American Journal of Environmental Sciences

Hydrologic Modeling to Evaluate the Impact of Hydraulic Fracturing on Stream Low Flows: Challenges and Opportunities for a Simulation Study

Suresh Sharma, Aashish Shrestha, Colleen E. McLean and Scott C. Martin

DOI : 10.3844/ajessp.2015.199.215

American Journal of Environmental Sciences

Volume 11, Issue 4

Pages 199-215


Hydraulic fracturing (fracking) has been increasing in the eastern part of Ohio for the last few years leading to the increased stress on water resources, particularly on the hydrological low flows. Yet, evaluation of the various impacts of fracking on stream low flows using appropriate tools is still a challenging issue, even though significant progress has been achieved in recent decades to advance the scientific tools and techniques for watershed modeling. While various existing watershed models are capable of addressing water resource issues, each model is unique and the appropriate selection of model depends upon several factors. Therefore, the objective of this study are: (i) to review the current state of art for various available watershed models, including their potential capability, in order to conduct a study related to hydraulic fracking and (ii) to present a case study using best selected model application. Our review indicated that the Soil and Water Assessment Tool (SWAT) is one of the most competent models to assess water issues related to the fracking process at various spatial and temporal scales. The SWAT model incorporating hydraulic fracking is presented in a series of steps: (i) in the first step, the preparation of input data for water use and hydraulic fracking is discussed, including detail calibration and validation of the SWAT model for this study; (ii) in the second step, a case study is presented to evaluate the impact of hydraulic fracking with stream low flows by analyzing the current fracking trend in watershed; (iii) finally, issues and challenges related to data availability and sources of water withdrawal is presented. The SWAT model was calibrated and validated both for daily and monthly scales for 9 various locations of the watershed, with a monthly Nash-Sutcliffe efficiency varying from 0.49 to 0.88 for calibration and from 0.55 to 0.86 for validation. Analysis indicates that fracking practices have nominal impact on annual flows, with modest impact on seven days lows flows, especially at the localized scale, varying in the range of 5.2 to 10.6%.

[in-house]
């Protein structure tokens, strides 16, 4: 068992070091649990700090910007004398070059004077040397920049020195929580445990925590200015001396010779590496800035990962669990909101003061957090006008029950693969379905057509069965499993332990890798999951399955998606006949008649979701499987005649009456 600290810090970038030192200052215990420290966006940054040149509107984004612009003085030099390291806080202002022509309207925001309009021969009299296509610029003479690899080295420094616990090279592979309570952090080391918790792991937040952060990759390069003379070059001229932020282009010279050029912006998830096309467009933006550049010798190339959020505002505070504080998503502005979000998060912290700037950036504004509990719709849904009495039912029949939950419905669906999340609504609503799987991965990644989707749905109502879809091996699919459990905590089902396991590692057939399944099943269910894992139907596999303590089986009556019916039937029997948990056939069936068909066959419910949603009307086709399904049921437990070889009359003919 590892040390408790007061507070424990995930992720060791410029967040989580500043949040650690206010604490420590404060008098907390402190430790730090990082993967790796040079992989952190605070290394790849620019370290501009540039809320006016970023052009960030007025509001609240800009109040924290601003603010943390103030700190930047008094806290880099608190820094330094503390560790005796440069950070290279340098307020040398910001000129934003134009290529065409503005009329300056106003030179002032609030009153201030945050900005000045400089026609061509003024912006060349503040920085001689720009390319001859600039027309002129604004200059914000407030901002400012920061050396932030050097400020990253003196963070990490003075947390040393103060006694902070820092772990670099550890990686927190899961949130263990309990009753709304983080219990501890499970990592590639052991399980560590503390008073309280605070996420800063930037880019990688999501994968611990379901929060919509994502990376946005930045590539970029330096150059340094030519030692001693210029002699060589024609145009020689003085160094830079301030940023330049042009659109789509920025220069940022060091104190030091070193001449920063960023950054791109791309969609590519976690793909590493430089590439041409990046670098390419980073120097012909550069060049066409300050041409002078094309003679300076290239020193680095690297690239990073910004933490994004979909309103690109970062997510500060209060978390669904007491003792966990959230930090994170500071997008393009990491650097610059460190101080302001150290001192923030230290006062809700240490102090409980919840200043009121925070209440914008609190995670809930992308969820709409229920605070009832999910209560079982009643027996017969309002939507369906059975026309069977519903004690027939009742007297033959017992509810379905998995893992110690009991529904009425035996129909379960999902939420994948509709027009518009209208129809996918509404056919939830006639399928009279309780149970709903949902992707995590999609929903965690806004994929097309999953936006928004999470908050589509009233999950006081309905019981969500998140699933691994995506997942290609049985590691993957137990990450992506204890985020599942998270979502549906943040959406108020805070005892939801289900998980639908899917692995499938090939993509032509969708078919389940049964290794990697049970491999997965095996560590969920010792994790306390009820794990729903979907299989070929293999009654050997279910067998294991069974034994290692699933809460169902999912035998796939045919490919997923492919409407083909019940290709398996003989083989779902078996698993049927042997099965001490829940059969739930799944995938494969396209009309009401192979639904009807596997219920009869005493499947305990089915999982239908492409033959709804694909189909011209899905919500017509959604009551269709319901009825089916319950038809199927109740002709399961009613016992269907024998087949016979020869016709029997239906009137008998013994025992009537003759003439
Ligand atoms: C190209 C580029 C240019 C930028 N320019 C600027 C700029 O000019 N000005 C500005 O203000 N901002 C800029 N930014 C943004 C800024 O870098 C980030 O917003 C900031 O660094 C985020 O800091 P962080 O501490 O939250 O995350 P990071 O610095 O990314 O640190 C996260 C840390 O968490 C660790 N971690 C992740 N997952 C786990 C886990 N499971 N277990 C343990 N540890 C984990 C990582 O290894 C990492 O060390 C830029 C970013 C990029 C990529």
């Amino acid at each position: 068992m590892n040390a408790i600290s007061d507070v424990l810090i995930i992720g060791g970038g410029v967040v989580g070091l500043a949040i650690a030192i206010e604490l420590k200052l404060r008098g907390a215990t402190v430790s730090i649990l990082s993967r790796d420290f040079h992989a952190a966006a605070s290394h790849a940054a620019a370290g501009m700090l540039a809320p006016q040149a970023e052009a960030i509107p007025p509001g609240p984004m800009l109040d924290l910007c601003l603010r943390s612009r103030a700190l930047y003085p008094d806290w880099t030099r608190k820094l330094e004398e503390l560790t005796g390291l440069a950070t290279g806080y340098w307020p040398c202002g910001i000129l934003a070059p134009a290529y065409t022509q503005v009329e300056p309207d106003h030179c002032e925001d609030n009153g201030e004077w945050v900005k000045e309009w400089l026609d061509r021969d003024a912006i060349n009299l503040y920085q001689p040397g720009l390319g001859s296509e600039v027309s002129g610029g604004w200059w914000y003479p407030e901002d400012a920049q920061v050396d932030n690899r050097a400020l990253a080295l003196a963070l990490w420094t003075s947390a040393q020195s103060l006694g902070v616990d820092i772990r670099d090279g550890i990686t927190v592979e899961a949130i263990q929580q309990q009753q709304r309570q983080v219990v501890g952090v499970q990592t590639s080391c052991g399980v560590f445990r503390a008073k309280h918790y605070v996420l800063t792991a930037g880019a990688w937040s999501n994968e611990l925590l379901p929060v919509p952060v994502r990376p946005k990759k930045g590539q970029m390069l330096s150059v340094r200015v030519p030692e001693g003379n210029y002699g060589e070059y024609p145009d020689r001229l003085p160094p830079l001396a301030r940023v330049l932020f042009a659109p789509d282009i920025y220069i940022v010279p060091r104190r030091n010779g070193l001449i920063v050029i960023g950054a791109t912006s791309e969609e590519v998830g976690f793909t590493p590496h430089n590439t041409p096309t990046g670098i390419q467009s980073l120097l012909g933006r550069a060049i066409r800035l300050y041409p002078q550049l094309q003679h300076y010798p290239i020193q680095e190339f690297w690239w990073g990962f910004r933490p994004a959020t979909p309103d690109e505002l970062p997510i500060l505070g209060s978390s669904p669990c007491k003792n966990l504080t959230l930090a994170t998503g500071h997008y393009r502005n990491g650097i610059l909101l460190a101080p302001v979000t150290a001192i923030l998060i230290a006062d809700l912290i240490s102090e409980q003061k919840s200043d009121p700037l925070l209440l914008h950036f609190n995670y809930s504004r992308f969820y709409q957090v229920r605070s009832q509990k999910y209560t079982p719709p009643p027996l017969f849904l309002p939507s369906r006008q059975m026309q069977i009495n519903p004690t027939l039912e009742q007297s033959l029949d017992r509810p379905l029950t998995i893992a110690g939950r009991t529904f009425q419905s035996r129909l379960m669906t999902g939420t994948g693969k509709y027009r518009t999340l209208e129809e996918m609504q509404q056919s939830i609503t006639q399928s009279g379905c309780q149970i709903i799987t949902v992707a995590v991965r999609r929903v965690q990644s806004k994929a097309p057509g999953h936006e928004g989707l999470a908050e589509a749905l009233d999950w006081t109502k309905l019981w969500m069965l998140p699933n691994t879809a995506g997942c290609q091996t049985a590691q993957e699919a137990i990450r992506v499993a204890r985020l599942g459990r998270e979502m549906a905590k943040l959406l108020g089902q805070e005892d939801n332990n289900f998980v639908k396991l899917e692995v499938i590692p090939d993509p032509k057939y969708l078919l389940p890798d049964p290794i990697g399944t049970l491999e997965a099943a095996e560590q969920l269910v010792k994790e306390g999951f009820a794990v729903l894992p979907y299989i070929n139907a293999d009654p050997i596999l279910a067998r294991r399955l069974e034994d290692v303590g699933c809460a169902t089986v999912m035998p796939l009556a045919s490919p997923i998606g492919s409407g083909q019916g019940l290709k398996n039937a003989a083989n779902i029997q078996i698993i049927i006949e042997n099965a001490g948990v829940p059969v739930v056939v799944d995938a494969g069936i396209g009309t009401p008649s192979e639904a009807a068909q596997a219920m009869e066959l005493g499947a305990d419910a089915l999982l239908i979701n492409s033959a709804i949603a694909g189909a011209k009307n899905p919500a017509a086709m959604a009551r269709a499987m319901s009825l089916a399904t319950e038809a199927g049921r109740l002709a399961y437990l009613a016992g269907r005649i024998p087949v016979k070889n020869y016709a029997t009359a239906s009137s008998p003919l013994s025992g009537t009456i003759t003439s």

© 2015 Suresh Sharma, Aashish Shrestha, Colleen E. McLean and Scott C. Martin. This is an open access article distributed under the terms of the Creative Commons Attribution License, which permits unrestricted use, distribution, and reproduction in any medium, provided the original author and source are credited.